Last week saw my tech quiz of 2012. Here it is all over again, but this time with the answers. If you don’t want your fun to be spoiled, then do click back to the original quiz.
Now see how well you did…
Round 1: Failure
(Q1) In January, one telco was found to be passing users’ mobile numbers to some of its corporate customers. They fixed the issue and issued a statement that explained what happened:
Every time you browse a website (via mobile or desktop), certain technical information about the machine you are using, is passed to website owners. This happens across the internet, and enables website owners to optimise the site you see. When you browse from [REDACTED] mobile, we add the user’s mobile number to this technical information, but only with certain trusted partners. This is standard industry practice. […] In between the 10th of January and 1400 Wednesday 25th of January, in addition to the usual trusted partners, there has been the potential for disclosure of customers’ mobile phone numbers to further website owners.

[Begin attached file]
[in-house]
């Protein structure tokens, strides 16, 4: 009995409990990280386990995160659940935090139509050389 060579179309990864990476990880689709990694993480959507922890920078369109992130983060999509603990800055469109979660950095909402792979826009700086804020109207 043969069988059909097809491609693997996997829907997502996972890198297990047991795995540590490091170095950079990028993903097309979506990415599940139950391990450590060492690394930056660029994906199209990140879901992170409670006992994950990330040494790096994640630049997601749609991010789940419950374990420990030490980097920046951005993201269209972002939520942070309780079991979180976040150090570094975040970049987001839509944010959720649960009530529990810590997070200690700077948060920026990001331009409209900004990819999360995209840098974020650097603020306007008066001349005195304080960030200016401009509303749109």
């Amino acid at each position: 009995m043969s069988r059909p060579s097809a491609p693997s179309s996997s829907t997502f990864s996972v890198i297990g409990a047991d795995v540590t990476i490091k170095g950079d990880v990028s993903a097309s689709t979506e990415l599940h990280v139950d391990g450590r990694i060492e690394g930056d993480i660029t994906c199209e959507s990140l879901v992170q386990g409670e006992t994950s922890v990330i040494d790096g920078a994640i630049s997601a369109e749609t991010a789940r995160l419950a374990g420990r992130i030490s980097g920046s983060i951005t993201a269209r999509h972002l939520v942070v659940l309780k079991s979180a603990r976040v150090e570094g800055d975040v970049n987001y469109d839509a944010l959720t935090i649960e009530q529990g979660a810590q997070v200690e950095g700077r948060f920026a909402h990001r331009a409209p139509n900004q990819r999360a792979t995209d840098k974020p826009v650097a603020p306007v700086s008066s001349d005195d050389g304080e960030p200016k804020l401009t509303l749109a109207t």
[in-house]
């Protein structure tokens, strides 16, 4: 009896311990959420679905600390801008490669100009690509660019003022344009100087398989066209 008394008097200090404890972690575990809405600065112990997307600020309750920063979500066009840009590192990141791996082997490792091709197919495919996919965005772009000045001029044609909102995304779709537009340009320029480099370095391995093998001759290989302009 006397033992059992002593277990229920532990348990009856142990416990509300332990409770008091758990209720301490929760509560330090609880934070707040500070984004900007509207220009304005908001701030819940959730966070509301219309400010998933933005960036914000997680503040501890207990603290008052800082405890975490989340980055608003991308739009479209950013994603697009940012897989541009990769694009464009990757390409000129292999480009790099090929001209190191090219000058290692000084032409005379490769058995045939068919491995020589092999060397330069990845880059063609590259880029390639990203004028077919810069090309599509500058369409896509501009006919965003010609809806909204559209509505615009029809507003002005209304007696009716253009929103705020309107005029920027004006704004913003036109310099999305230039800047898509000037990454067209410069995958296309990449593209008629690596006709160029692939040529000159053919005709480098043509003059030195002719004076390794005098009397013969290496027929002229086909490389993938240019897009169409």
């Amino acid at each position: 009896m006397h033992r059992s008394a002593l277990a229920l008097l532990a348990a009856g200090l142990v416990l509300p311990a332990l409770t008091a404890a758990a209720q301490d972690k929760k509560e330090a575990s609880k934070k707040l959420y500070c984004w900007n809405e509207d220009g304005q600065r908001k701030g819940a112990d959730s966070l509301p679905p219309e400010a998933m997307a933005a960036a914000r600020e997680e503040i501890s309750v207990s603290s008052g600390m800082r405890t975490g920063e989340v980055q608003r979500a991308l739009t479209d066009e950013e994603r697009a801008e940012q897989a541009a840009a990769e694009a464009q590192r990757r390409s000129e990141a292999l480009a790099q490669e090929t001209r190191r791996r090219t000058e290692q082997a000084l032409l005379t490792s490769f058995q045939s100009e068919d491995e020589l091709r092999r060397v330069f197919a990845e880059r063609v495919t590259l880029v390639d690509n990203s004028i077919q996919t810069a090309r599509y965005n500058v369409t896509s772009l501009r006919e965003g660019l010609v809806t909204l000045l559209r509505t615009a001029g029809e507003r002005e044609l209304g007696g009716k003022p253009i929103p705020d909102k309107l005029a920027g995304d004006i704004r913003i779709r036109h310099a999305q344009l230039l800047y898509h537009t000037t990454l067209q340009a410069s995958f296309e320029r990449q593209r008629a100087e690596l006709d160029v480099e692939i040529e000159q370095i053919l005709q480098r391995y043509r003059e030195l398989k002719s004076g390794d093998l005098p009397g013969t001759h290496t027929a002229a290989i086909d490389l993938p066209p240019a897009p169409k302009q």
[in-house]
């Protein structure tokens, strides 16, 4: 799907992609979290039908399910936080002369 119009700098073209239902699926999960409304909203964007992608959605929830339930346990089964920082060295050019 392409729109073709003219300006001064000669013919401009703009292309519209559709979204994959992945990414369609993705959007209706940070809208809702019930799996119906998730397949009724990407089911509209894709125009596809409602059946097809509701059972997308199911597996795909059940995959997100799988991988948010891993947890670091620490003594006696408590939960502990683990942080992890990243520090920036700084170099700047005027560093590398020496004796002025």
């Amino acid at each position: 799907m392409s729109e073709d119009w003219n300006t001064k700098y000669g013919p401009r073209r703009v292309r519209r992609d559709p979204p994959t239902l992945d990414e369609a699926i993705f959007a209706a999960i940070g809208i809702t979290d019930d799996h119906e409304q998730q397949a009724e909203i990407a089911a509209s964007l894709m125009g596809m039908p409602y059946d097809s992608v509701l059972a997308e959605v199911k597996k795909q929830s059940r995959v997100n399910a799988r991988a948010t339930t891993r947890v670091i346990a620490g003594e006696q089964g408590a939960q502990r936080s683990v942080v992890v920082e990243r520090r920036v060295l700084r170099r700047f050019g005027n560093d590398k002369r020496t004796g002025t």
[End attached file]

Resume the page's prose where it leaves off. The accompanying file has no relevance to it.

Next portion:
Who slipped up with “standard industry practice”?
Answer: The admission was from O2. Although after the fix it seems “certain trusted partners” will still get your mobile number.
(Q2) This was reported in June, in CNET and elsewhere:
[REDACTED]’s new unified e-mail and its implementation is causing unwanted changes to users’ address books; worse, the changes have gone unnoticed by users and vital communication is being lost. […] It has now been revealed that automatic altering of users’ contacts without notification was, in fact, disturbingly actually built into Apple’s new [iOS6]. [REDACTED] for iOS will change address books without any warning.